After reaching its annual peak extent at the end of winter, Arctic sea-ice melts as temperatures rise through spring and into summer. It reaches its minimum extent in September. The graph shows the trend line of the average monthly sea-ice extent in September between 1979, when satellite observations began, and 2016. It currently declines with 13.3% per decade. Picture: National Snow and Ice Data Center

There are three principal sources of uncertainty in predictions of an ice-free Arctic summer: natural variability in the climate system, how quickly humans will tackle climate change by reducing greenhouse gas emissions, and model skill. For the new study, scientists tested how natural variability affects the long-term predictability of an ice-free summer. They used a collection of 40 simulations of 21st century climate in an earth system model. The results showed that the uncertainty for Arctic sea-ice predictions caused by natural variability amounts to around two decades. This means that natural variability alone limits how close scientists can get to a prediction for an ice-free summer to a window of about 20 years.

Age is another indicator of the state of sea ice because older ice is generally thicker ice. The image shows sea-ice ages for the week of the 2016 sea-ice minimum. The bar chart shows the extent of each multi-year age category (in millions of square kilometres); the green lines on the bar chart are the high values in the satellite record for the minimum week. Picture: NASA Scientific Visualization Studio
Age is another indicator of the state of sea ice because older ice is generally thicker ice. The image shows sea-ice ages for the week of the 2016 sea-ice minimum. The bar chart shows the extent of each multi-year age category (in millions of square kilometres); the green lines on the bar chart are the high values in the satellite record for the minimum week. Picture: NASA Scientific Visualization Studio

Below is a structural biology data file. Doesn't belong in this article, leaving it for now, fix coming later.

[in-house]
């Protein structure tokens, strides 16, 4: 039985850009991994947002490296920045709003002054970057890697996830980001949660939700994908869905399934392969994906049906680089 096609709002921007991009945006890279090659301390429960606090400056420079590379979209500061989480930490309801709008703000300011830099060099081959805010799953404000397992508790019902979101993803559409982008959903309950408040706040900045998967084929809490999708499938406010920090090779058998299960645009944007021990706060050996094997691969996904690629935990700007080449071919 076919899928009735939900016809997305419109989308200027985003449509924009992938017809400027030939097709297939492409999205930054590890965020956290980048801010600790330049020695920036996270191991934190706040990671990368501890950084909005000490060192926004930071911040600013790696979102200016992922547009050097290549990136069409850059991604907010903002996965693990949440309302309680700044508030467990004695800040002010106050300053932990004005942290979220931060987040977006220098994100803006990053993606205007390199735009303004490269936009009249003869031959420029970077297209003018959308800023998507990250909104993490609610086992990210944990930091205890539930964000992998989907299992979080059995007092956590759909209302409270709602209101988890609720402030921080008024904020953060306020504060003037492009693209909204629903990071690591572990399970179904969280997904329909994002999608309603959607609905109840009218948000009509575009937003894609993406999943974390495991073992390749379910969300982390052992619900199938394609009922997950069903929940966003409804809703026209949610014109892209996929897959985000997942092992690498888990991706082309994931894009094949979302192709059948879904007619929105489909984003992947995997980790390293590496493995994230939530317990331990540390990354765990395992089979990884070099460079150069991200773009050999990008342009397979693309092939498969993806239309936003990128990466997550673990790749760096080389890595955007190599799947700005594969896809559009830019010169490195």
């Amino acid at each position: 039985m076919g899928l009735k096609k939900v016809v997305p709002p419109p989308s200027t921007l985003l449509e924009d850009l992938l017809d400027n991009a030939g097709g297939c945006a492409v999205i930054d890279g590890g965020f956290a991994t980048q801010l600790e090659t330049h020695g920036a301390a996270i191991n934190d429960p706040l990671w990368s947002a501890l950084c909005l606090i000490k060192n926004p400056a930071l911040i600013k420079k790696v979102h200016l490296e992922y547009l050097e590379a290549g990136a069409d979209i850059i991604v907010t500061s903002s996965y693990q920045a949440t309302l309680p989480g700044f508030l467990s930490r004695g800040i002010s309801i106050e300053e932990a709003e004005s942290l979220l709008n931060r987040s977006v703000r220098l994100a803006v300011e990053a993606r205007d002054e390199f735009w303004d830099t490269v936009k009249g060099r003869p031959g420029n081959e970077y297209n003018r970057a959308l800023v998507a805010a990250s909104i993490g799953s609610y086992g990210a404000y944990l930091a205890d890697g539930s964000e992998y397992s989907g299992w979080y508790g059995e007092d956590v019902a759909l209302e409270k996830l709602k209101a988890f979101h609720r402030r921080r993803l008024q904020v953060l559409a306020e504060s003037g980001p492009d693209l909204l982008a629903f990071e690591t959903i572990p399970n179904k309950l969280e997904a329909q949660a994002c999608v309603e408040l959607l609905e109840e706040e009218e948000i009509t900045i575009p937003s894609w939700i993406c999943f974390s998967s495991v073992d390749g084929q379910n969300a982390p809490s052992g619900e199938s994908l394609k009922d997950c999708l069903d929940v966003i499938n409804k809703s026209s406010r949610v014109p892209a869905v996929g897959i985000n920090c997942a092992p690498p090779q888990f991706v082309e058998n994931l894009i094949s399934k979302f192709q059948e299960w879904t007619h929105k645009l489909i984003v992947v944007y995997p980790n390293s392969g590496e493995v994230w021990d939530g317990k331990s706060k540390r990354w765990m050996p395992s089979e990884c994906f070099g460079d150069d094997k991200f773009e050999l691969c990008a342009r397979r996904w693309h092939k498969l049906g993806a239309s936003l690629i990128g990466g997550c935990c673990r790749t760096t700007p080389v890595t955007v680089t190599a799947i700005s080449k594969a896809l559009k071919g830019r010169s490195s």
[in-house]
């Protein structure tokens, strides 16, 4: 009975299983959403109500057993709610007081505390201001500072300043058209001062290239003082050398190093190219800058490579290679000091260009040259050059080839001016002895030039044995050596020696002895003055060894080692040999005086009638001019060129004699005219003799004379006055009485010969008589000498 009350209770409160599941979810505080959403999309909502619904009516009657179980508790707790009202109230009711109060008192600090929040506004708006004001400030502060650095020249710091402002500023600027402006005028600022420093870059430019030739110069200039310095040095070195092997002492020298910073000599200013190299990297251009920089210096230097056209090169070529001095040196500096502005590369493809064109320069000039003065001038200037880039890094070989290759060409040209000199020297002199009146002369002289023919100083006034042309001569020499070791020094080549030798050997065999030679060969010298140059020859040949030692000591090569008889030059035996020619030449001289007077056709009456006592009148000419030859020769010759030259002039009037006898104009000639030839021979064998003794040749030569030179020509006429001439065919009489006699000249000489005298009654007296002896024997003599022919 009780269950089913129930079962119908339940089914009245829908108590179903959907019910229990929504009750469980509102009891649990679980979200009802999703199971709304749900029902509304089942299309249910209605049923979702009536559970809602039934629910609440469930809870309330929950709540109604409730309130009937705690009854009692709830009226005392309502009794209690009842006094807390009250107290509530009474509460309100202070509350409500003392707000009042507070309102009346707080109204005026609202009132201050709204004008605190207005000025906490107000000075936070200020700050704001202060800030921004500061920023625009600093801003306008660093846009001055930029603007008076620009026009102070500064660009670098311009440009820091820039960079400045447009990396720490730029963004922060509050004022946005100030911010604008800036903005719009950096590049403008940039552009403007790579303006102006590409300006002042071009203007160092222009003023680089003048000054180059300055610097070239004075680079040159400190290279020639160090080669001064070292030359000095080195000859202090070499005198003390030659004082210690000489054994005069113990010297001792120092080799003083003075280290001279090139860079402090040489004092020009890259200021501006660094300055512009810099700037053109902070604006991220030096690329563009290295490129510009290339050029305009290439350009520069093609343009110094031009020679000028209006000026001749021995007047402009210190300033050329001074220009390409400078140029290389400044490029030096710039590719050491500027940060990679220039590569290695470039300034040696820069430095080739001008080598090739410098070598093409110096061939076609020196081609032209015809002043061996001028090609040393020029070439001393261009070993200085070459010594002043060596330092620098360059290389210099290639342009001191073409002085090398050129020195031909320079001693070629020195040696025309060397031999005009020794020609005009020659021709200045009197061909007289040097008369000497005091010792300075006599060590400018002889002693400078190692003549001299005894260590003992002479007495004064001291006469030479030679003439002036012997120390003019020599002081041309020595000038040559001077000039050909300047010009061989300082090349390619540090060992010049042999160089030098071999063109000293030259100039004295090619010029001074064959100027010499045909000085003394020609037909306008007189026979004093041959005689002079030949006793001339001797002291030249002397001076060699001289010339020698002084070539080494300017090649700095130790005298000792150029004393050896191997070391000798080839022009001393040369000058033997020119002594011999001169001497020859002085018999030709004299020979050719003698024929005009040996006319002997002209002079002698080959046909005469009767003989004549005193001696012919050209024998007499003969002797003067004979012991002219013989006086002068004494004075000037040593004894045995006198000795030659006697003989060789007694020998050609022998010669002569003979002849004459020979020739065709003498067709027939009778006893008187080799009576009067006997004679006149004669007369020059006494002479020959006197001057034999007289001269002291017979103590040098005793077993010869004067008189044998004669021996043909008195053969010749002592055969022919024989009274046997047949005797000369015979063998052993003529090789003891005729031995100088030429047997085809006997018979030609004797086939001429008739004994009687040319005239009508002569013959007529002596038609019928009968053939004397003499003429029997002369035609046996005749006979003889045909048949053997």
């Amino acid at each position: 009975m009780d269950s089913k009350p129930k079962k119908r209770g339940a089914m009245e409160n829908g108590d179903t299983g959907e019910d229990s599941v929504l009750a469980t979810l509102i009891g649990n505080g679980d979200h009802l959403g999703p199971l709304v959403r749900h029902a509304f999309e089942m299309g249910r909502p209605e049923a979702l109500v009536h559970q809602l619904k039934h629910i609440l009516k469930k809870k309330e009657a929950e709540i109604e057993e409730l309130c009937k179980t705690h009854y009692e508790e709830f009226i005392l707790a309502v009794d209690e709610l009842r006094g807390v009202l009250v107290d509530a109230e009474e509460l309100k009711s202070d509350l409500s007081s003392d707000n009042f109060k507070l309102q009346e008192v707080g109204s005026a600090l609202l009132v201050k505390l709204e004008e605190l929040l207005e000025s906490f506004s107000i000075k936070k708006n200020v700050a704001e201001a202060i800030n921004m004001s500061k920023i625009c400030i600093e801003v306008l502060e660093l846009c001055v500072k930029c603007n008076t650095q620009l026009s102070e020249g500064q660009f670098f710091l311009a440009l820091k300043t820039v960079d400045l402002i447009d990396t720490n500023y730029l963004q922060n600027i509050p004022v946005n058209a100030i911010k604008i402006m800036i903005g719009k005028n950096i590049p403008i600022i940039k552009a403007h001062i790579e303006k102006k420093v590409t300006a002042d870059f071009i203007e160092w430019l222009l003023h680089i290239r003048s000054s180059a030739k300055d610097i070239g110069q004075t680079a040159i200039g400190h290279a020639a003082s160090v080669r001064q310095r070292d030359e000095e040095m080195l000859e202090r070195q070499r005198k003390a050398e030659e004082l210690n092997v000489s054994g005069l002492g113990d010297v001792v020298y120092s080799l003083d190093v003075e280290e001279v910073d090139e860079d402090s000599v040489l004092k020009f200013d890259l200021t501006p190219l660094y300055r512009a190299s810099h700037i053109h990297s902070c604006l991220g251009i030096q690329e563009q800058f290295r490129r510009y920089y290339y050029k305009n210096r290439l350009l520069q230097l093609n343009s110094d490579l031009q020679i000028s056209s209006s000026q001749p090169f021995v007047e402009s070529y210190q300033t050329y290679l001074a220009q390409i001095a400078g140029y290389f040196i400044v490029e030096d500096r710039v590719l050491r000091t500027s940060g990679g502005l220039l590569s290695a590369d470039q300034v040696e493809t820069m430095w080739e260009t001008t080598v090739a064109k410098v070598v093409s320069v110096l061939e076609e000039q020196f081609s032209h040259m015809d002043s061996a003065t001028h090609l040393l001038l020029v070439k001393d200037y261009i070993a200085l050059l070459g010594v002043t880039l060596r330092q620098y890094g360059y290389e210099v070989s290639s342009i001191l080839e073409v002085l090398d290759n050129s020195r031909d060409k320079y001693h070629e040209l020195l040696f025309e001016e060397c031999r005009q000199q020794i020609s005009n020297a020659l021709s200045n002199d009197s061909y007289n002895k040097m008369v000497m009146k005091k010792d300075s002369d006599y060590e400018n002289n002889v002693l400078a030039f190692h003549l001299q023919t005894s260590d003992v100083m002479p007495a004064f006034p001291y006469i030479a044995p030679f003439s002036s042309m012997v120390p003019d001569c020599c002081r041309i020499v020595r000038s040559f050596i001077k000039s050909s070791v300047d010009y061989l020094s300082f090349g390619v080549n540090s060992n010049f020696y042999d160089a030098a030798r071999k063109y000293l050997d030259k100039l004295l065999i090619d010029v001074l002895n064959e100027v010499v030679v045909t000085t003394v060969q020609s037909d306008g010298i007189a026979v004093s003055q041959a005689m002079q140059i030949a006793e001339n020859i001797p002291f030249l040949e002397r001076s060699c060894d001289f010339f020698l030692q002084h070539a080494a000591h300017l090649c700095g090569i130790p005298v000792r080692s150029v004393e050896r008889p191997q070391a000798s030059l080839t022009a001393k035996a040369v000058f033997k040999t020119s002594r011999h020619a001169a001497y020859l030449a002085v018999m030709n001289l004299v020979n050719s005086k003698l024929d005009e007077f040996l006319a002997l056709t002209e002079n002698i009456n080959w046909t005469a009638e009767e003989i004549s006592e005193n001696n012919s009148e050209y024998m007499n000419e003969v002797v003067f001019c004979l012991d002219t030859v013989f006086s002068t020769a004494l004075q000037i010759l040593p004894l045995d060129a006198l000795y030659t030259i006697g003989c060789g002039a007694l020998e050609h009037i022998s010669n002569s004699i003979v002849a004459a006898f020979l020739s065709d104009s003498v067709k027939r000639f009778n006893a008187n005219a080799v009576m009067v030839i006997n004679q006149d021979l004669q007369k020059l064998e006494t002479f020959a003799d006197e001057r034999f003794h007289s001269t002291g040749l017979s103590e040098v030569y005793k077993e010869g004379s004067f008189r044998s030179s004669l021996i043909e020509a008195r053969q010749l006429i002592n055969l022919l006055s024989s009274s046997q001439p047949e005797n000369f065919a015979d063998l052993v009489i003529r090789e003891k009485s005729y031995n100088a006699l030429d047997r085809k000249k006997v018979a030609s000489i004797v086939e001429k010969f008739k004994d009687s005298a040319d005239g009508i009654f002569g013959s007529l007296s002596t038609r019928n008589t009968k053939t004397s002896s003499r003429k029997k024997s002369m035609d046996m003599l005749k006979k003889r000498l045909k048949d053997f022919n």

But the speed of sea ice melt in the Arctic will also depend on how quickly we are able to cut global emissions and slow the pace of rising temperatures. Examining a high and moderate emission scenario the study also found that this added another five years to the uncertainty around predicting an ice-free summer. Considering two of the three main uncertainties of model predictions resulted in a prediction uncertainty of around 25 years.

The Arctic sea ice not only is important for the climate, but is also is an important ecosystem. Life in the Arctic depends on sea-ice. That includes organisms living in and under the ice, like zooplankton and phytoplankton, fish and marine mammals, birds, land animals, plants and humans. Picture: Katja Riedel
The Arctic sea ice not only is important for the climate, but is also is an important ecosystem. Life in the Arctic depends on sea-ice. That includes organisms living in and under the ice, like zooplankton and phytoplankton, fish and marine mammals, birds, land animals, plants and humans. Picture: Katja Riedel

But while natural fluctuations of weather and climate will affect exactly when an Arctic summer will first be ice free, we can be fairly certain that it will happen well before the end of this century without significant cuts to greenhouse gas emissions. The simulations in the new study put the first ice-free Arctic summer at some point between 2032 and 2053 for the high emission pathway, and between 2043 and 2058 for medium emission scenario. Under the high emission scenario consecutive ice-free summers could become common after 2060 while remaining the exception in the medium emission scenario. “Overall, these results serve as a sort of caution against over-narrowing the long-term sea-ice predictions from climate models” said Jahn.

Source: CU Boulder Today and Alexandra Jahn in CarbonBrief